The Lauren Look service allows customers to rent pieces from the Lauren Ralph Lauren range for a fee of $125 (£90) per month. Rolling out first in North America, the service enables members to curate a wardrobe of looks from the most recent Lauren Ralph Lauren collection and prioritise their favourite pieces. After wearing the garments, members can either exchange them for new pieces or purchase the clothes with member discounts.
Once the clothes have reached their rental cap they will be donated to Delivering Good, a not-for-profit organisation providing people impacted by poverty with new and nearly new clothing.
Describing itself as the first luxury brand to “pioneer a fully articulated rental model”, Ralph Lauren says the service offers consumers a new channel to experience and reflects how shoppers are evolving to the digital retail landscape.
“The Lauren Look allows us to explore an entirely new model tapping into the growing focus on the sharing economy and revolutionising how we look at fashion consumption,” says chief innovation and branding officer, David Lauren.
“Launching with Lauren, our most widely distributed and accessible brand, is a testament to the growth we see in this space and will help us further anticipate the evolving needs and makeup of our consumers’ future closet.”
UK spend on entertainment hits record high
The lockdown drove UK spending on films, music and gaming to reach a record high in 2020, eclipsing the wider leisure sector which shrunk by 29.1%.
Retail spending on entertainment increased by 18.3% to a record £9.26bn, a figure some £210m larger than expected and the fastest rate of growth ever recorded. While in-home leisure spending rose 2.3% last year to £77.7bn, expenditure on eating out, events and holidays fell by 38.6% to £154.1bn.
The entertainment sector’s success was driven in large part by streaming, with video emerging as the fastest growing digital sector in 2020. Powered by the growth of subscription services such as Netflix and Disney+, sales in this sector rose by 37.7% to £2.9bn.
Within entertainment, gaming represents the biggest single sub-sector, accounting for 48% of total sales. Sales of console games rose by 7.7% to £638.5m, driven by the launches of the Playstation 5 and Xbox Series. While sales of CDs and DVDs declined, LPs saw their 12th successive year of growth generate £110m in sales.
“The entertainment market was already growing without coronavirus, but with much of the leisure sector shuttered due to lockdown, music, video and games were in the right place at the right time,” says Entertainment Retailers Association CEO, Kim Bayley.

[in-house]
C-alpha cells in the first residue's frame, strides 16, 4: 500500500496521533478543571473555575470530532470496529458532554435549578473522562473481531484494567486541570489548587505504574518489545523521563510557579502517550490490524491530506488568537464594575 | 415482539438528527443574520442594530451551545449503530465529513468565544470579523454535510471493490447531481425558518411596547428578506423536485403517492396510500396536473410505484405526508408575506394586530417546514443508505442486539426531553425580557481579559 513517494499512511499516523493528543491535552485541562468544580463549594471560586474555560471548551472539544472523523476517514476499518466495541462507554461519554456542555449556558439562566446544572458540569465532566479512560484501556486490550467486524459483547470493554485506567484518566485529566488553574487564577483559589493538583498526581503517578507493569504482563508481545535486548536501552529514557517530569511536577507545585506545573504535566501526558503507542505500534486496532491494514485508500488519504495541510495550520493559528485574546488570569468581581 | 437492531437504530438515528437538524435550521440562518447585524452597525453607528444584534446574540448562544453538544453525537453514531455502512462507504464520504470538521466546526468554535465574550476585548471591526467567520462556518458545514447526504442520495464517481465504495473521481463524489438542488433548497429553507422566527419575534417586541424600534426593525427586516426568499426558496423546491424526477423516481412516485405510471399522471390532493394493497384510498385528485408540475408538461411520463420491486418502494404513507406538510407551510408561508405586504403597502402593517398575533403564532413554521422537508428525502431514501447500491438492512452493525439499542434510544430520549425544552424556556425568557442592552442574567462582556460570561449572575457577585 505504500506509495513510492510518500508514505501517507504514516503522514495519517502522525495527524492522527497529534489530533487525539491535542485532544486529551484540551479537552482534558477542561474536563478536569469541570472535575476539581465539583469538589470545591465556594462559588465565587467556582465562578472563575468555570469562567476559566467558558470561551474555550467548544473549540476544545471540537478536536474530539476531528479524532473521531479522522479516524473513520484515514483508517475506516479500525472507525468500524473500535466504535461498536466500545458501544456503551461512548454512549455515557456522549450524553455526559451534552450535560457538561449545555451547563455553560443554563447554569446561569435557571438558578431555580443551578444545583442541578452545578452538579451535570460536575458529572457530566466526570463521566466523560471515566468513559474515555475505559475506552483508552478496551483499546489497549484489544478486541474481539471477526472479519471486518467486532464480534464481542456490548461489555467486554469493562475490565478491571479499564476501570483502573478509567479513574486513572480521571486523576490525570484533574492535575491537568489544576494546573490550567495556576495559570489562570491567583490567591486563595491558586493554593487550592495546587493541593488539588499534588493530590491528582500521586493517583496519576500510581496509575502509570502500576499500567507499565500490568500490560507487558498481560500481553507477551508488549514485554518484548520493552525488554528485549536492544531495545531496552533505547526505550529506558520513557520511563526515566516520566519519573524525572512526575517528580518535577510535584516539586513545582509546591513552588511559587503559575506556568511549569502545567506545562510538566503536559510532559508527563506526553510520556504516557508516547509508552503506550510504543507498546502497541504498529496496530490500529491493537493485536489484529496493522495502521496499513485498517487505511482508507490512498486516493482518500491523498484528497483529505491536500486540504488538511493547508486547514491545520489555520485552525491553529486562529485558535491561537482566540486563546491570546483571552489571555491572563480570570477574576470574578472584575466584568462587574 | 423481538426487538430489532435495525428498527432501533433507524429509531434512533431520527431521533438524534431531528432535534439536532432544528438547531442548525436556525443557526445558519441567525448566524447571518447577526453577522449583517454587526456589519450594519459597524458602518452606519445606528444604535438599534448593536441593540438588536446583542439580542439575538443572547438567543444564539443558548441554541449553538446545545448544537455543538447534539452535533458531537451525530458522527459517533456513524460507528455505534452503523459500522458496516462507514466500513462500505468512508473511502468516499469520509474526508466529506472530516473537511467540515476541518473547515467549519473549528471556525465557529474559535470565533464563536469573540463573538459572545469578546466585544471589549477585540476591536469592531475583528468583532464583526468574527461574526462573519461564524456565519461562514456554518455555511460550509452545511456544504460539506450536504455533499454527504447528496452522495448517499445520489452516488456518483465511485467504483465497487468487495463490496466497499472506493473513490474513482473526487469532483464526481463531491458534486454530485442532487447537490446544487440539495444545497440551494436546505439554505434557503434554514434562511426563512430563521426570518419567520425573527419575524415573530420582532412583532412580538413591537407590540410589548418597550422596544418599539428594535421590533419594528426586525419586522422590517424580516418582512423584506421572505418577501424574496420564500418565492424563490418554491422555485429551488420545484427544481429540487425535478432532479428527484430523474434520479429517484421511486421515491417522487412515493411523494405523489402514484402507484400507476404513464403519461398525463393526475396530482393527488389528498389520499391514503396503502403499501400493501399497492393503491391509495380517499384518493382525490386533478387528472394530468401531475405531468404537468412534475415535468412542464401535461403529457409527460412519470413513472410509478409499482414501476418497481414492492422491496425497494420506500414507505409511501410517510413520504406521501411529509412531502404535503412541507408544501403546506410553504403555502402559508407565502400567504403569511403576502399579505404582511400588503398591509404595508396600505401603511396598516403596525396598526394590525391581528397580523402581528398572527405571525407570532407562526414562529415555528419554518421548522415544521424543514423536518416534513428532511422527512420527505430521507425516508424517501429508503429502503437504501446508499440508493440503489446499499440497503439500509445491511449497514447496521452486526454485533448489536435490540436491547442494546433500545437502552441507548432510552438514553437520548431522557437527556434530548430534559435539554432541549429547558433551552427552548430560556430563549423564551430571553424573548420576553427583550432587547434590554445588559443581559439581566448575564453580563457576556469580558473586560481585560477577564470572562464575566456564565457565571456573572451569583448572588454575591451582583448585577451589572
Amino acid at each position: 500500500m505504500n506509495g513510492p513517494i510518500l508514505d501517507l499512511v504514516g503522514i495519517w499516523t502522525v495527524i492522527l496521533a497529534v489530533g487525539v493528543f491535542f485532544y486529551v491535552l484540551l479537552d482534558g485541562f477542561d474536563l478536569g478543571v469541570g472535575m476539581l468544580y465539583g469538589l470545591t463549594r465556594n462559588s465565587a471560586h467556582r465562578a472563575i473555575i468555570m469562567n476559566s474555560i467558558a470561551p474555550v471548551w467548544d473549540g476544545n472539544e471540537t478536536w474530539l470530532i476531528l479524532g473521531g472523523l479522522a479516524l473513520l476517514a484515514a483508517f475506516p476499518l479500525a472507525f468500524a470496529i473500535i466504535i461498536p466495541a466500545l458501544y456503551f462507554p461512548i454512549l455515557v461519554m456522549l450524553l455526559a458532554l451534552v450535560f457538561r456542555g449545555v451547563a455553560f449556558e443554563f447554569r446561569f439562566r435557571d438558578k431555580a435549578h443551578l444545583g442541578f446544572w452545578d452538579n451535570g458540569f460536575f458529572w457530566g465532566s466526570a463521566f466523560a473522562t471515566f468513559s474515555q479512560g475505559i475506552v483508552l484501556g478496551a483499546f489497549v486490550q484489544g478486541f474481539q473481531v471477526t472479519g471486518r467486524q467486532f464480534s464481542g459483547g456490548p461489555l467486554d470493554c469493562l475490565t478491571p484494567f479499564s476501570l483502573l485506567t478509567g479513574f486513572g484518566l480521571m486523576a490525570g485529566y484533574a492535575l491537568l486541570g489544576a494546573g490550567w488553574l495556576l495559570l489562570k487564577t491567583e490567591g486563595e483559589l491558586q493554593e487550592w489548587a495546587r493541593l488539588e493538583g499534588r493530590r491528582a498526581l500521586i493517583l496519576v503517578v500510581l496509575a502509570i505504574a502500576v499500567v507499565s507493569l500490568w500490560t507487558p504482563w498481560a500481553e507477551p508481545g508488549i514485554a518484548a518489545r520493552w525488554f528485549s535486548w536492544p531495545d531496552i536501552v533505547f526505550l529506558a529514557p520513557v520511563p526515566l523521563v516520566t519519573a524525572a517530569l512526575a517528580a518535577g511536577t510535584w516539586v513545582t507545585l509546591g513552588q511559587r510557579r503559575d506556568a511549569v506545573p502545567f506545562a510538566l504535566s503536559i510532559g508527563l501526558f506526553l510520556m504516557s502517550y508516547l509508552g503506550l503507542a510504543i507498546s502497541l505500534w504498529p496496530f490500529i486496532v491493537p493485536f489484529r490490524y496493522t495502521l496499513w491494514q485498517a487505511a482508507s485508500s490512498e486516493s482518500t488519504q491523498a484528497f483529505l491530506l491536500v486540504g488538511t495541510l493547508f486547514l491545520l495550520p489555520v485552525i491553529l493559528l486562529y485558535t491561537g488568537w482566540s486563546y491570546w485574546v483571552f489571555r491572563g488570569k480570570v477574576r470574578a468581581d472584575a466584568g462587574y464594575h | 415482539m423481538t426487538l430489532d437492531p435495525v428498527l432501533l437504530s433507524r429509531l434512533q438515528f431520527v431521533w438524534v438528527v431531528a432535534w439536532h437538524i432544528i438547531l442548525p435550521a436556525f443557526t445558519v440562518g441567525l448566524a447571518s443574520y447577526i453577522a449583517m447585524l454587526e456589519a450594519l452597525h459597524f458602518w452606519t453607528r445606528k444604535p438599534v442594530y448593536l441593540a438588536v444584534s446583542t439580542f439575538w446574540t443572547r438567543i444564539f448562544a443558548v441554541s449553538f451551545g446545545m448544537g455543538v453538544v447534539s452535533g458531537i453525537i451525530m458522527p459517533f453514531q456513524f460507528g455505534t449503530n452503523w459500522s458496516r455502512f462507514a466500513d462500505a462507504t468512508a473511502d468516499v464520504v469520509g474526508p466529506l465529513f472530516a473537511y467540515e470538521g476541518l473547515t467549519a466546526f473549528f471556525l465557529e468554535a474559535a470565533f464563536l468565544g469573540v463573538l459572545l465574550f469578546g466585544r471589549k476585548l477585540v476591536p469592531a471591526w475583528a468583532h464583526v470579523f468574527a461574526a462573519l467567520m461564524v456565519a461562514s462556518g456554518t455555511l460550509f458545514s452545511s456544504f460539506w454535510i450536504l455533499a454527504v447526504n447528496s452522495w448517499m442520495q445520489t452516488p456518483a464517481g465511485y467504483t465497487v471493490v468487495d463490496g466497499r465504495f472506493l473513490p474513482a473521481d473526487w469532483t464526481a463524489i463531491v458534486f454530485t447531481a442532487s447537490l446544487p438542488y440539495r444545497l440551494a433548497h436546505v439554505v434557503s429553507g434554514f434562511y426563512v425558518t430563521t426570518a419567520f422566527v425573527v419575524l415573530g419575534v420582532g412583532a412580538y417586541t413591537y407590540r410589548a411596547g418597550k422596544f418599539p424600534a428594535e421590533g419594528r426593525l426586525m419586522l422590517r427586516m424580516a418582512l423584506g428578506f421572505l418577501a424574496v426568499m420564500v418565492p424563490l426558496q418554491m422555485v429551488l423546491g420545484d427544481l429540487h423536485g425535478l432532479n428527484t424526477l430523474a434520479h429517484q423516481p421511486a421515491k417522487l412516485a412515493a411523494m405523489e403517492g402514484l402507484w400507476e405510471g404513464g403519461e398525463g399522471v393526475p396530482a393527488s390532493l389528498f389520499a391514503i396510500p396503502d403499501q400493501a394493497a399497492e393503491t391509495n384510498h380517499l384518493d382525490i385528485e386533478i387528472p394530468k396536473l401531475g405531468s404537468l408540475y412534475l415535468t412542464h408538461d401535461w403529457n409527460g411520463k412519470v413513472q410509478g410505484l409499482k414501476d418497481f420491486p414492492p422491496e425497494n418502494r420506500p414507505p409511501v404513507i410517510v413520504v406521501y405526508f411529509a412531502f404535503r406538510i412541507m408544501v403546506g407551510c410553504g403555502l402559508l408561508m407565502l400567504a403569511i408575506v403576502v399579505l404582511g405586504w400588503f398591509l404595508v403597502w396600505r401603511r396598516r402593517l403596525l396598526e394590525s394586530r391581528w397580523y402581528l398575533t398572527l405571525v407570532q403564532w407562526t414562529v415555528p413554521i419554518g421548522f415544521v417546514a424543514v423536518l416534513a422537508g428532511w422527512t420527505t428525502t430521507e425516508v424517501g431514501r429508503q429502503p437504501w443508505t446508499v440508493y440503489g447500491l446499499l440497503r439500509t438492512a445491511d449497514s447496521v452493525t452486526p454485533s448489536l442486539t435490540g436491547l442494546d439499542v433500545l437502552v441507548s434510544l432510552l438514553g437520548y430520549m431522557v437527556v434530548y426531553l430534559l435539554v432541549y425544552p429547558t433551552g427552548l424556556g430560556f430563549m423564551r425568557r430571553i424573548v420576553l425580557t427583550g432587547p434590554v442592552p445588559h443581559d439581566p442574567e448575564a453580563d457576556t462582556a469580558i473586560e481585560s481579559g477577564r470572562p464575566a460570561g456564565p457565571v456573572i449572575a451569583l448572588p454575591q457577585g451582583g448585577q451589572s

Tuesday, 2 March
Diageo launches menopause guidelines as part of inclusion commitment
Diageo has launched menopause awareness guidelines as part of its commitment to creating an inclusive and diverse workforce.
Through the introduction of its ‘Thriving Through Menopause’ guidelines, the global drinks giant hopes to improve understanding given more than 1 billion women will be experiencing the menopause by 2025, which is equivalent to 12% of the world’s population.
Diageo will be providing employees and line managers, who might be experiencing the menopause either directly or indirectly, with the resources they need understand how it might impact women in the workplace and how to offer support.
Women will be offered counselling and mindfulness sessions, as well as increased flexibility, with the option to change working patterns if necessary, and be given access to sick pay entitlements to deal with symptoms where appropriate.
Diageo’s global talent director, Louise Prashad, says: “We are committed to creating a fully inclusive and diverse workforce and as part of this to championing open and empowering conversations, particularly in subjects that can often be difficult or taboo.
“With today’s launch of Diageo’s menopause guidelines we are actively encouraging all of our employees to build their understanding of how the menopause impacts women in the workplace and in our personal lives, as well as providing strengthened support and flexibility during what many women can find a challenging time in their professional careers.”
UK shoppers spent an extra £15.2bn on groceries
Grocery sales increased by 15.1% over the past month, the fastest rate of growth since June 2020, as the latest lockdown limits spend at restaurants and pubs.
Online sales again performed well, according to the latest data from Kantar, accounting for 15.4% of grocery sales during the four weeks to 21 February, up from 8.7% last year and marking a new record share.
In means nearly a quarter of all households bought groceries online during the past month.